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The Direction of Time

By Steve Humphrey
Illustration by Andrea Hutchinson

 

We distinguish earlier from later and past from future, but what characterizes the difference? There is nothing in an event itself that tells us when it occurs, and given two events, there is nothing about the events that tell us that one occurs before the other. Further, the physical laws describing the evolution of physical systems are time-reversal invariant. This means they apply equally in both temporal directions. Given the state of some system of bodies, we can use the laws to predict all future states, but we can also use them to “postdict” all previous states. The laws of motion do not pick out a unique direction in time.

I have argued in a past column that time doesn’t move, or pass, at all, so it is not time that goes in a particular direction. But, there are many physical processes that we experience that seem to go in a preferred temporal direction. That is, while we often see certain processes playing out in one direction, we never see the reverse. Think of a dollop of cream plopped into a cup of hot coffee. The cream is soon distributed uniformly throughout the coffee, even if it is not stirred. But we never see cream collecting into a dollop out of our café au lait. This is an example of the “Thermodynamic Arrow of Time.” Think about a stone tossed into a still pond. Coherent waves emanate from the splash and are absorbed by the reeds at the edge, but we never see coherent incoming waves converging on the center and ejecting a stone. This is an example of the “Radiation Arrow.”

The challenge is to explain the temporal asymmetry that we observe. Now, we might say that our experiences tell us which is the past and which the future. We remember the past and anticipate the future. But this doesn’t explain the difference so much as define it. We call “the past” that which we remember, and “the future” that which we anticipate. But if there really is an objective past, why is that what we remember? The Psychological Arrow is in as much need of explanation as any other temporally asymmetric process.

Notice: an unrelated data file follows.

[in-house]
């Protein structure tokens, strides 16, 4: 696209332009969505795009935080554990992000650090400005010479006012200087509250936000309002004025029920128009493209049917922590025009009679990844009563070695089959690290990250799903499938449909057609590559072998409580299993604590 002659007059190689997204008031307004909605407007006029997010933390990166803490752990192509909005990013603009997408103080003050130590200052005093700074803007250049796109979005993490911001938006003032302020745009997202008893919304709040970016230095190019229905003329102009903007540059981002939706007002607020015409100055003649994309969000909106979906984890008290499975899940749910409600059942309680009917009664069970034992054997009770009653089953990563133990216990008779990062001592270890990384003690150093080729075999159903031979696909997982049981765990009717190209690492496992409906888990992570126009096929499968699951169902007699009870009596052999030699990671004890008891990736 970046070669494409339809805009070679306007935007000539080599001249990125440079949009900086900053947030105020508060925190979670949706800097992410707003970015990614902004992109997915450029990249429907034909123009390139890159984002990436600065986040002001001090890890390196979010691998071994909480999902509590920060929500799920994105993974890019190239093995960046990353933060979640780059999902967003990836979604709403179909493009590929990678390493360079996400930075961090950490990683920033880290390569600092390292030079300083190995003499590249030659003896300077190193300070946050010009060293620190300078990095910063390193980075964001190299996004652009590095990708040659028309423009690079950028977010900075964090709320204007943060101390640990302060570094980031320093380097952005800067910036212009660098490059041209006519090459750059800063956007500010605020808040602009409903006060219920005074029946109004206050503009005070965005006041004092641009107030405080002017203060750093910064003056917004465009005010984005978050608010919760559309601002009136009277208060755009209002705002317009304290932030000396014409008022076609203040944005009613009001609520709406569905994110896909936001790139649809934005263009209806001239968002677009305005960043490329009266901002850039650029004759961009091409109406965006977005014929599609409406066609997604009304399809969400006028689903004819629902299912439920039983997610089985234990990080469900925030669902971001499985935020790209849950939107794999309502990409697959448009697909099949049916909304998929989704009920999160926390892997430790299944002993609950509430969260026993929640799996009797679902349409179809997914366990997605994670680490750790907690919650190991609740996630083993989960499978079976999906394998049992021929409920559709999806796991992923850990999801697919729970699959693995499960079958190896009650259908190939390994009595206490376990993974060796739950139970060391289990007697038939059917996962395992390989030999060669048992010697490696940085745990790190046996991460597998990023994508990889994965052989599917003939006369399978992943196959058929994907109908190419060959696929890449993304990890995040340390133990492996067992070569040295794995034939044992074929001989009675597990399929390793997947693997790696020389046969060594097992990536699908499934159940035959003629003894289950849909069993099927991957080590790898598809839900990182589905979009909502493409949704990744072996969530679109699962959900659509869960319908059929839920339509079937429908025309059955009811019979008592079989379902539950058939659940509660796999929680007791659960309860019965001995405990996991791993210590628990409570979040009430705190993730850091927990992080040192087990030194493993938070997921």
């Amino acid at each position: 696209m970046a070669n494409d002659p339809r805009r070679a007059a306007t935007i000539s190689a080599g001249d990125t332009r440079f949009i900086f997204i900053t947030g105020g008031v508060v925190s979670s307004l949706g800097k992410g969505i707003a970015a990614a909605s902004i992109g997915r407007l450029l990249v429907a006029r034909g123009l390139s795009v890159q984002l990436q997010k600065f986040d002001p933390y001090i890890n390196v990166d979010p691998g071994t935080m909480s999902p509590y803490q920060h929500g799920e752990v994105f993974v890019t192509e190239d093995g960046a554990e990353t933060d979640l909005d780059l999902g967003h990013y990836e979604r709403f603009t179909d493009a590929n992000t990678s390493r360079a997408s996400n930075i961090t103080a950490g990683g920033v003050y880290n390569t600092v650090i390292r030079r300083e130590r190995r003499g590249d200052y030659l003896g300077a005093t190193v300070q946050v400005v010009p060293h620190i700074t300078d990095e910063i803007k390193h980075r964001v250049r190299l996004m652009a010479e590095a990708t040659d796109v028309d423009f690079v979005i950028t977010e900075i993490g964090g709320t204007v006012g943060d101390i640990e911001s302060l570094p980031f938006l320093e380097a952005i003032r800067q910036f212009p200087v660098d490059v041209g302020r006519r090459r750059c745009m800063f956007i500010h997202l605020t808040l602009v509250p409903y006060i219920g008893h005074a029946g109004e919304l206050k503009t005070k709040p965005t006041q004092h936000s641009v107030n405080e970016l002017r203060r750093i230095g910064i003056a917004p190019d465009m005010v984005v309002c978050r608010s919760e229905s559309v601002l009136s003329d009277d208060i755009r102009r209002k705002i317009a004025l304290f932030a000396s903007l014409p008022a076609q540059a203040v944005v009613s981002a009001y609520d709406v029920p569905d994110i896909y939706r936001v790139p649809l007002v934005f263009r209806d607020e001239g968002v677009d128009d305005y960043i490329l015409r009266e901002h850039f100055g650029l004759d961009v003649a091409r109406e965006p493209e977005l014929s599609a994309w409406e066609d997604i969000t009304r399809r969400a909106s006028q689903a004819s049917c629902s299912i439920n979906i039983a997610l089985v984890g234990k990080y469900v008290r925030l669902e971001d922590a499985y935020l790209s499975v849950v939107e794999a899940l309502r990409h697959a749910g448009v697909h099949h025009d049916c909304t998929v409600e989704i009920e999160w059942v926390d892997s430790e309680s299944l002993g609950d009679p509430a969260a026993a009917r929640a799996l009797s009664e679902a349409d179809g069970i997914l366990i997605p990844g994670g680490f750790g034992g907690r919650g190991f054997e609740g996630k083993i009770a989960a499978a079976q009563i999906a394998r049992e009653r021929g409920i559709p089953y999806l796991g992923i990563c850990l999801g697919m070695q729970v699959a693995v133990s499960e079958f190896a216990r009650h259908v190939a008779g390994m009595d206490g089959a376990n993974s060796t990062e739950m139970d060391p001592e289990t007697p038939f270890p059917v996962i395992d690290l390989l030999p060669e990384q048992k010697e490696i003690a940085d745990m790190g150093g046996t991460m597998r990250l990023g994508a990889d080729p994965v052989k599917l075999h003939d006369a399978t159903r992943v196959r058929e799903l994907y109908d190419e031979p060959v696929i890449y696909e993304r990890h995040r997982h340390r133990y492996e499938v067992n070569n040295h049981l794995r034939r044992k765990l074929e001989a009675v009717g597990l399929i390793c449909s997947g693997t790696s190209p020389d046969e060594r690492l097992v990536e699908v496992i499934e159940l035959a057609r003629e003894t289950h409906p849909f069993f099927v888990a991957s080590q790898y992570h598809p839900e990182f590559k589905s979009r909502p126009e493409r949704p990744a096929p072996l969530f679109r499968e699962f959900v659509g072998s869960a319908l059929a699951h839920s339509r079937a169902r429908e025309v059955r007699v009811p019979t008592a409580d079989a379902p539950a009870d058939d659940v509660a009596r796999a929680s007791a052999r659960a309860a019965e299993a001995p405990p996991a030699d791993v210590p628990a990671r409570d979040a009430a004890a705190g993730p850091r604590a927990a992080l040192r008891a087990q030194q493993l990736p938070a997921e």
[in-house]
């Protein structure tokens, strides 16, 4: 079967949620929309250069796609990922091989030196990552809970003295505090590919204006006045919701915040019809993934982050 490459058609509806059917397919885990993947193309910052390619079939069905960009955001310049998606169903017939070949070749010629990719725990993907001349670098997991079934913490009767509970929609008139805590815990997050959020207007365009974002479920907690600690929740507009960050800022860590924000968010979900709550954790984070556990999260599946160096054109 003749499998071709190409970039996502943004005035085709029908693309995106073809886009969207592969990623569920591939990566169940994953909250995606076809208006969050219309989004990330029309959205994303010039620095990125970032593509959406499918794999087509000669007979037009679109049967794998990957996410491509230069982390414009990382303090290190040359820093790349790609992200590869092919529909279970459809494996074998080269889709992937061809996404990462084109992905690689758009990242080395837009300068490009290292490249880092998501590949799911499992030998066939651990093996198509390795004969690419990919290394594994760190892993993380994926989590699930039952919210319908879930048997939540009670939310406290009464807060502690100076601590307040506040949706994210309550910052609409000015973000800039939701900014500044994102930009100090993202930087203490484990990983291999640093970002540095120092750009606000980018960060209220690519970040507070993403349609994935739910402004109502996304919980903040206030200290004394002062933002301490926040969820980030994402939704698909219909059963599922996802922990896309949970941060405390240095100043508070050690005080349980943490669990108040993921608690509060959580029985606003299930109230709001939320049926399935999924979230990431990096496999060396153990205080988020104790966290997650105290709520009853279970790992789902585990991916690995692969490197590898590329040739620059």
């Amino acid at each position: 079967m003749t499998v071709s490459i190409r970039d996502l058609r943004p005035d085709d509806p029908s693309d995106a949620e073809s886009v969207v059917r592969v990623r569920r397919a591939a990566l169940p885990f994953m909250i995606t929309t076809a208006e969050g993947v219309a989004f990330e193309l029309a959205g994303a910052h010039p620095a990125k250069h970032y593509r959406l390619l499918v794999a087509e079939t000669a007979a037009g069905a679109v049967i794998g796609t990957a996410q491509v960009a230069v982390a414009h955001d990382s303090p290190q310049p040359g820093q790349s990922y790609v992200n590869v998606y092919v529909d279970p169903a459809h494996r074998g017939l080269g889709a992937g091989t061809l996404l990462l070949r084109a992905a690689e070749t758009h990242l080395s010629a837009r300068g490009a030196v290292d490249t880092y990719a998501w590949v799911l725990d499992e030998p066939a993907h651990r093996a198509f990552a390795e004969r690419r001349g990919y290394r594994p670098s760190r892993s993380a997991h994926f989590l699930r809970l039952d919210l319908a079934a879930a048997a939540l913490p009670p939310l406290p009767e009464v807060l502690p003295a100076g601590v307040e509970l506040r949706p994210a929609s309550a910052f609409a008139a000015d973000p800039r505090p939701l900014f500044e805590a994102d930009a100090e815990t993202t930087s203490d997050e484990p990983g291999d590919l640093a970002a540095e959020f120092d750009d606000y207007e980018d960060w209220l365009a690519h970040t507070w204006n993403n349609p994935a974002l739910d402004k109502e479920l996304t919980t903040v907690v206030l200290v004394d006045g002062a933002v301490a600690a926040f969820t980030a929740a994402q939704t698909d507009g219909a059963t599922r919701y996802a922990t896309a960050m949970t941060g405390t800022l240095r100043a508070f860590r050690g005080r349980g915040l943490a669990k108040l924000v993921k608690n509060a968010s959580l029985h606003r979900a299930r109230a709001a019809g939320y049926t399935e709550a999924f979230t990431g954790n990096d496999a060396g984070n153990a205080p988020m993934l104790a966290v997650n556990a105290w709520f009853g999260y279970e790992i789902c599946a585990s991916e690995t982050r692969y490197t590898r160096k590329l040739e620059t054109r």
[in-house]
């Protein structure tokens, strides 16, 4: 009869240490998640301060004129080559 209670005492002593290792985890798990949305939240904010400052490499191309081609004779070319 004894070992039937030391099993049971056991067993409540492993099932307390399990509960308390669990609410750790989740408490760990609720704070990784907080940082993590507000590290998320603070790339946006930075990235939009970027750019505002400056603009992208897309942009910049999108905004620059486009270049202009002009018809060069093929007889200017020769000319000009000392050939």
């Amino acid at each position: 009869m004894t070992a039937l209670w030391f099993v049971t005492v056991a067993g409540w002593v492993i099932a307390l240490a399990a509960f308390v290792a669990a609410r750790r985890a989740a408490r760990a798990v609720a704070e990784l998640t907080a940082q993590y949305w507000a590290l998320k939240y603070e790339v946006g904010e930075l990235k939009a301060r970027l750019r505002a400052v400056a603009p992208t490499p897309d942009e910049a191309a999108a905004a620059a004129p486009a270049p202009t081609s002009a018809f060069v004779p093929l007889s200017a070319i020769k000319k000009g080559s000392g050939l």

The Thermodynamic Arrow was first investigated by Ludwig Boltzmann, an Austrian physicist who worked in the latter half of the 19th century. He was particularly interested in a property of gases called “entropy.” Intuitively, entropy can be considered as a measure of disorder, and the 2nd Law of Thermodynamics says that entropy of an isolated system never decreases. It always either increases or stays the same. It is like your kid’s room. No matter how neat it is at one time, it always gets messier, until someone intervenes and cleans it up. Boltzmann invented Statistical Mechanics, which sought to explain the macroscopic properties of gases in terms of the behavior of the constituent gas molecules. For example, the temperature of a gas results from the mean kinetic energy of the molecules, and the pressure exerted by the gas on the walls of its container is explained by the momenta of the molecules banging into those walls. But there is still a puzzle. The individual molecules obey Newton’s laws of motion, which are time-reversal invariant, but the collection of molecules shows a preferred temporal direction when it comes to entropy.

Now, the Universe itself is a closed, isolated thermodynamic system. In fact, it is the only truly isolated system. Right now, the Universe is in a state of low entropy. (Maximal entropy would be uniform thermodynamic equilibrium; a homogeneous gas of atoms spread uniformly throughout the Universe. Obviously, we don’t live in that kind of Universe.) Boltzmann worked before the discovery of cosmological expansion and a Big Bang, so he believed that the Universe was infinitely old. So, if thermal equilibrium is the most likely state of the Universe, why isn’t it in that state? His solution was to suggest that, though spontaneous decreases in entropy are very unlikely, given enough time, they are guaranteed to occur. In fact, if the Universe were infinitely old, there would have to be large decreases, large enough to produce the low entropy Universe we observe today. Consider the diagram above.

Let the line represent the degree of entropy in the Universe, with the top representing maximal entropy, and the dips representing spontaneous decreases. In Boltzmann’s view, it is entropy which explains temporal asymmetry. High entropy states of the Universe are the future, and low entropy states the past. Since humans are thermodynamic systems, he thought that the Psychological Arrow could be explained in terms of entropy, as well. So, someone living on the A gradient would think the future was to the left, while someone on the B side would think it was to the right, and both would be correct.

Steve Humphrey has a Ph.D. in the history and philosophy of science, with a specialty in the philosophy of physics. He teaches courses in these subjects at the University of California, Santa Barbara and has taught them at the University of Louisville.